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Central Bank independence

It was my twitter feed that first alerted me last weekend to the news that Zambia's President had forced the central bank head in that country out of office and vowed lower interest rates.

Good for twitter! this is proof of its value -- the value of net based social media generally -- in tailoring news.


In old-fashioned dead-tree newspapers, whence most of my news used to come (until very recently) the goings-on in Zambia would have been tucked into a small item very deep in the paper, if it was deemed fir to print at all by the papers in the "developed" world.

But in fact, I deem it an important, perhaps the biggest one coming at us that day, and I'm glad to have received it when I did.

One of the significant facts about the story is that it dramatically demonstrates that central banks are only independent of the executive offices of a country when they are allowed to be independent by those executive offices. In other words, they aren't really all that independent. This in fact was the gist of the first tweet I encountered on the subject. Allen Mattich tweeted, "Does anyone every [sic] have any illusions about central bank independence in Zambia?" That inspired me to look at the item he was re-tweeting and commenting upon, and eventually to go to an actual news site (Bloomberg's as it happens) to look this up.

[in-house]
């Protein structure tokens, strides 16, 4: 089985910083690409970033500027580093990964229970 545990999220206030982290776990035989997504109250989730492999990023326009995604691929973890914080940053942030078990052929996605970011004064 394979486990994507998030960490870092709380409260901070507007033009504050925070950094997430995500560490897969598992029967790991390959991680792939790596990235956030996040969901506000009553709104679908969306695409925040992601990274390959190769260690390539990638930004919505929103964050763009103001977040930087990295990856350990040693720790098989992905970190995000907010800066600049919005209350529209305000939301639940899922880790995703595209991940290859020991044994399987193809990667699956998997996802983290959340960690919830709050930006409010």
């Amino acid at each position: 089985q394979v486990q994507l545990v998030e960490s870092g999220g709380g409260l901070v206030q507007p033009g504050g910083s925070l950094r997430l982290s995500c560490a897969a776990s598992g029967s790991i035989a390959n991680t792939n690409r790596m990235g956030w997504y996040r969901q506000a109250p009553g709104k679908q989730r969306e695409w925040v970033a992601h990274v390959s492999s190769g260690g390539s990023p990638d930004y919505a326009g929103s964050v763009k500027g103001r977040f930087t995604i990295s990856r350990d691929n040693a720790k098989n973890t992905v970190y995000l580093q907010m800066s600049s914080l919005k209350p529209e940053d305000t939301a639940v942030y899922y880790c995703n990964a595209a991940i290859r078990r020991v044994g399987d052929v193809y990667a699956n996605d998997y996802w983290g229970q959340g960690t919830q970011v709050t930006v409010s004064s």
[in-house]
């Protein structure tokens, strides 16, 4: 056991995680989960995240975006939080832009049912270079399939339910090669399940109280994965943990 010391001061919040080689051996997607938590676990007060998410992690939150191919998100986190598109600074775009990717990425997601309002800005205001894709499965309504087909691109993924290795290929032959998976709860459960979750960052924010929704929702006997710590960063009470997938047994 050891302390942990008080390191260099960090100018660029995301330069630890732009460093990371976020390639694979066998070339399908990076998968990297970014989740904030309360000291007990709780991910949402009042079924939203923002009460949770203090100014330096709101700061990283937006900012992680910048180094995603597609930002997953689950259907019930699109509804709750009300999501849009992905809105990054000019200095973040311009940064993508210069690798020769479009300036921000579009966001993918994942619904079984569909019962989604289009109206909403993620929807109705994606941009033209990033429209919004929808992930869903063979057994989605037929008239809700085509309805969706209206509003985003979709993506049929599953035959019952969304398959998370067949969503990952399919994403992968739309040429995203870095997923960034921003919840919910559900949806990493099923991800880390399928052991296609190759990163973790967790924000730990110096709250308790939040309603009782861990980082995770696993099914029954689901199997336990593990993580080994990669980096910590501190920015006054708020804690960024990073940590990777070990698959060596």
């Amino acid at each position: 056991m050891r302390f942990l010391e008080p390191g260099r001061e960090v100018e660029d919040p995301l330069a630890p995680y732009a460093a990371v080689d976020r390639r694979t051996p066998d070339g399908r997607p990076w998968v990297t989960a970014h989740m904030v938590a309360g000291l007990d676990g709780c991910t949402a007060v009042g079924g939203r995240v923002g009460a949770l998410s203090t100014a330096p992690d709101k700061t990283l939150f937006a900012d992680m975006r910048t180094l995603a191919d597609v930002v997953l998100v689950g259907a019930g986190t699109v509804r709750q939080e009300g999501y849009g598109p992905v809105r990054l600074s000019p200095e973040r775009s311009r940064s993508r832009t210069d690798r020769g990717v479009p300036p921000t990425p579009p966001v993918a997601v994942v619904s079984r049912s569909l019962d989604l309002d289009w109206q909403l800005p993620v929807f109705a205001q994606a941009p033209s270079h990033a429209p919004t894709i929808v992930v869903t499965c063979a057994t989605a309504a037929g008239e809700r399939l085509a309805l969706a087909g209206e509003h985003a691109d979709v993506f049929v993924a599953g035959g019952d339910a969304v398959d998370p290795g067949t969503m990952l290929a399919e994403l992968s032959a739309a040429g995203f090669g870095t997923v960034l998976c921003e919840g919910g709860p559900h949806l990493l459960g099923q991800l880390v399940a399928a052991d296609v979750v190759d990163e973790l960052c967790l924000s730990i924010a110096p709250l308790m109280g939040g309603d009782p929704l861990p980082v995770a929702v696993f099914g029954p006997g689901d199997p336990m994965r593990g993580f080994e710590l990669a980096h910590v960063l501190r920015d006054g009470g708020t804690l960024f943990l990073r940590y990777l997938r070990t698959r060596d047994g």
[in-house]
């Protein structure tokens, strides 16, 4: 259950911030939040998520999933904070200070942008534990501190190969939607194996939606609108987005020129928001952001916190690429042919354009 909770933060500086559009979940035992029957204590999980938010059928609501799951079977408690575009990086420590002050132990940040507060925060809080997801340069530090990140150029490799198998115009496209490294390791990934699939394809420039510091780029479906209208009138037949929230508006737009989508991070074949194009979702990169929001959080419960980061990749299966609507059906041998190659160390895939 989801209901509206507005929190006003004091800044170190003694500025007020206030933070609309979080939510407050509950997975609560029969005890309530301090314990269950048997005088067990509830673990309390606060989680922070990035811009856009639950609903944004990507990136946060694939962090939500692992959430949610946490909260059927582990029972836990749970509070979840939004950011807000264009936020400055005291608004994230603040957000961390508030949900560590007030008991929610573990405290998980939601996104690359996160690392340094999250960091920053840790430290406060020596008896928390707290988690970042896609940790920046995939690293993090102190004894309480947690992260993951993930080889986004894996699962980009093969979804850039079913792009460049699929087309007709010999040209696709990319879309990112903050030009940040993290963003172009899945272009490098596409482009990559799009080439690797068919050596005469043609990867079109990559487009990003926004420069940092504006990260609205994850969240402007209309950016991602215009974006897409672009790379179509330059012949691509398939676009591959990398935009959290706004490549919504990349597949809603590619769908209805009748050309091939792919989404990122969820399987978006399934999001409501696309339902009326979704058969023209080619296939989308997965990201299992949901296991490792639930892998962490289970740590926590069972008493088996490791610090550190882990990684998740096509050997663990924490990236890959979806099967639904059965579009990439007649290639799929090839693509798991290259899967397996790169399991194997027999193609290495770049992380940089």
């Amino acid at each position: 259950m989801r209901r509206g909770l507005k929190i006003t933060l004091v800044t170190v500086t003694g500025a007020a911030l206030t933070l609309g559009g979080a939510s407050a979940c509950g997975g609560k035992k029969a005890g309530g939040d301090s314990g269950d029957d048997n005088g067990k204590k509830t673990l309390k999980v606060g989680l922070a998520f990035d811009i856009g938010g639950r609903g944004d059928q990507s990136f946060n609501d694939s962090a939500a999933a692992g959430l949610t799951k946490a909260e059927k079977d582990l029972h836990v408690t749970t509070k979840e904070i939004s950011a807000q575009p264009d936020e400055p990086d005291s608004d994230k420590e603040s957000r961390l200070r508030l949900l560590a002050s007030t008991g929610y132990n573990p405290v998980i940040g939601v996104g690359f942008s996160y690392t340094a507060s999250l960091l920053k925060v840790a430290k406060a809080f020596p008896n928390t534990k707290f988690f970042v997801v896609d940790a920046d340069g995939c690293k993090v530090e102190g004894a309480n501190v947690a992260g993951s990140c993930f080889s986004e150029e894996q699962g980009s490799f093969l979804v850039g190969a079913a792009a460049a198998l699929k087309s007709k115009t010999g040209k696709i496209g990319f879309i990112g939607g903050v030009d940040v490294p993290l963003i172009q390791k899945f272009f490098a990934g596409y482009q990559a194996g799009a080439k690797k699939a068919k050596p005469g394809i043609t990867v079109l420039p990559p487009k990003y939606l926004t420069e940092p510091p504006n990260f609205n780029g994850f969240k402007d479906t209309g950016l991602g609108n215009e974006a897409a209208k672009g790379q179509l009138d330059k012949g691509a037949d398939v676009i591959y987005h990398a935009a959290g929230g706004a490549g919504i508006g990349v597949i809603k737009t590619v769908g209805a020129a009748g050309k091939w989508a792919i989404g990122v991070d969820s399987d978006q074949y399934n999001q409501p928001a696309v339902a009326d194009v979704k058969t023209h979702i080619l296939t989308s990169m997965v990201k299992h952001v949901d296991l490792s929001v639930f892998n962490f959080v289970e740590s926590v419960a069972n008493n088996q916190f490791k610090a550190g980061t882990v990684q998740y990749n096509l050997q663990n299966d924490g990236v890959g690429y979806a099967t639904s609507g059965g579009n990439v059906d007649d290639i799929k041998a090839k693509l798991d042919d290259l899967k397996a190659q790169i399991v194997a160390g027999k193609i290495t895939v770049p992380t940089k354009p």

Something else that makes this significant is the guy who has stepped in as the new chief central banker in Zambia. The fellow whose photo you see above. Here is the URL to that Bloomberg story.

Denny Kalyalya takes over. He is a former governor of the World Bank. Just in case I have among my readers any developed-world chauvanists who think Zambia is an irrelevant backwater. In the 21st century economy there are no backwaters. Everybody is interconnected, and the new head of the central bank in Zambia is a graduate of the University of Massachusetts who has sat on the board of directors of the World Bank.

So he is not just a central banker of one developing country, made so by the president's fiat. He is a member of the elite crowd of the globe's central bankers.

So who is controlling whom? Does this development show that the president is in control of his nation's central bank, or that the elite crowd of central bankers is firmly in control of the world's various presidents? It is a little as if Zambia is the spot where a curtain has lifted.

Will we hear a booming voice soon saying, "pay no attention to those machinations behind the curtain"?


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